What do you do when you haven’t finished the veggies from your farm share last week?
You mix them all together and create something tasty, that’s what.
It’s not quite a stir fry, because I don’t have a wok or pan big enough to hold all of these veggies successfully. But I do have a big enameled dutch oven which makes quick work of the veggies. I suppose technically these veggies were steamed and somewhat sauteed. Either way, it’s tasty.
Leftover Veggie Basil Chicken
- 1.5 pounds boneless, skinless chicken thighs (or breasts)
- 1 crown broccoli, chopped, stalk and all
- 1 handful snap peas, chopped and with the pointy parts cut off
- 1 summer squash, peeled and cut into half moons
- 1 zucchini, prepared similarly to the summer squash
- 1 red onion, diced small
- 2-3 garlic scapes, chopped
- 1 small handful purple basil
- oil for sauteeing (coconut, sesame)
- 2 T fish sauce
- 2 T oyster sauce
- 1 T soy sauce
- 1 T double black soy sauce (easily found at any Asian grocery)
- 2 T chili paste (most supermarkets carry sambal oelek, or you can make your own in a mortar and pestle with some oil and garlic)
- 1 T raw honey or sweetener of choice (optional, but a little sweetness is nice)
- 2-3 T water, depending on how thin you like your sauce
- 1.5 T corn starch (also optional, but necessary if you want the sauce thick)
Heat up the oil in your pan. You will need a pretty big pan – you can use a wok or large dutch oven. Fry the chicken in the oil, cut into bite-sized pieces and set aside when fully cooked. Add a little more oil and saute the garlic scapes in the oil until they are browned. Add the onion, and cook until translucent.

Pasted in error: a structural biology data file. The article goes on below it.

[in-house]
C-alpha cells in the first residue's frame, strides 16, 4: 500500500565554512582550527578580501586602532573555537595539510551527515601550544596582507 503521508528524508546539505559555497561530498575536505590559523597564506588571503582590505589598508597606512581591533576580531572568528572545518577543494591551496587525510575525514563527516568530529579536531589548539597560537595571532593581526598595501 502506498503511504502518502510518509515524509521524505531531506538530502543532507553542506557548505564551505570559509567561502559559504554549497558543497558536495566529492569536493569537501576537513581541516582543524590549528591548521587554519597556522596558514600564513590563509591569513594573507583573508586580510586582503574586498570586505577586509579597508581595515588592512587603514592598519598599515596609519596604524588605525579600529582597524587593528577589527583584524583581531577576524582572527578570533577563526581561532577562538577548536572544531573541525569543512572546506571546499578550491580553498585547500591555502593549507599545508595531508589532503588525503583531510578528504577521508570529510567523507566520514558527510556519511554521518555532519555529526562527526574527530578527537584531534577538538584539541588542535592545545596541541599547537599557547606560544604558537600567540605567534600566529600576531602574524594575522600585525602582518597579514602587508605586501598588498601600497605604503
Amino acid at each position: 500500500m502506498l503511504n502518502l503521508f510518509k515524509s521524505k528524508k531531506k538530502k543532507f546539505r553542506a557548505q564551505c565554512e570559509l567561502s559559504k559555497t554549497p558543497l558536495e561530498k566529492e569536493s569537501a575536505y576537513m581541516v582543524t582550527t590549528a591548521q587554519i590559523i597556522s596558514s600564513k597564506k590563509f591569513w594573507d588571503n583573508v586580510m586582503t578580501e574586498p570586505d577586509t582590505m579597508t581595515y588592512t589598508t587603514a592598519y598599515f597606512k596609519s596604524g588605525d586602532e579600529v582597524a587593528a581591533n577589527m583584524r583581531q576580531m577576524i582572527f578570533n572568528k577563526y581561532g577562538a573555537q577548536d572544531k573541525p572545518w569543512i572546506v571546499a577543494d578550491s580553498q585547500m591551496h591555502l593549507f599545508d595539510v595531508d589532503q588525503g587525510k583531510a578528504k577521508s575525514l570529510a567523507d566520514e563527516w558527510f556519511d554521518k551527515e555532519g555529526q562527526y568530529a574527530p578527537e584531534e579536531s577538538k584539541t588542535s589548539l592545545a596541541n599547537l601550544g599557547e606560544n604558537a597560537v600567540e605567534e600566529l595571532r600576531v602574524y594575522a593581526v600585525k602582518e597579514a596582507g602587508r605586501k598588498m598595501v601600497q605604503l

Add the broccoli and cook until it has softened and turned a bright green, stirring often. Add the squash and snap peas and cook until they soften a bit, about 6-7 minutes. If your pan has a lid, you can add a little more oil, stir, put the lid on, and leave it for 7-8 minutes until the veggies soften.
Once the veggies are cooked to your liking, add the chicken. To make the sauce, whisk the ingredients together and pour over the chicken and veggies. Add the handful of basil. At this point, I put the lid on the pot, reduced the heat to low and let it simmer for 10 minutes so everything absorbs the flavor. If you’re using a wok or pan, you can either cover it or reduce the heat to low and stir it every few minutes until the sauce is fully absorbed.
You can serve it over rice but it’s great and filling without rice, too.
You can really use any variation of vegetables for dishes like this. This is what I happened to have left over from the farm share we picked up last week (although the purple basil was from this week). These kinds of dishes are great for lunch, freeze well, and make great leftovers. They’re great to prepare on a sunday and eat throughout the week. It’s especially good for people who don’t have good knife skills and need practice – carve some time out on Sunday to cook something like this and practice chopping and dicing different kinds of vegetables. Recipes that appeared daunting will go by much faster if you’ve got good knife skills.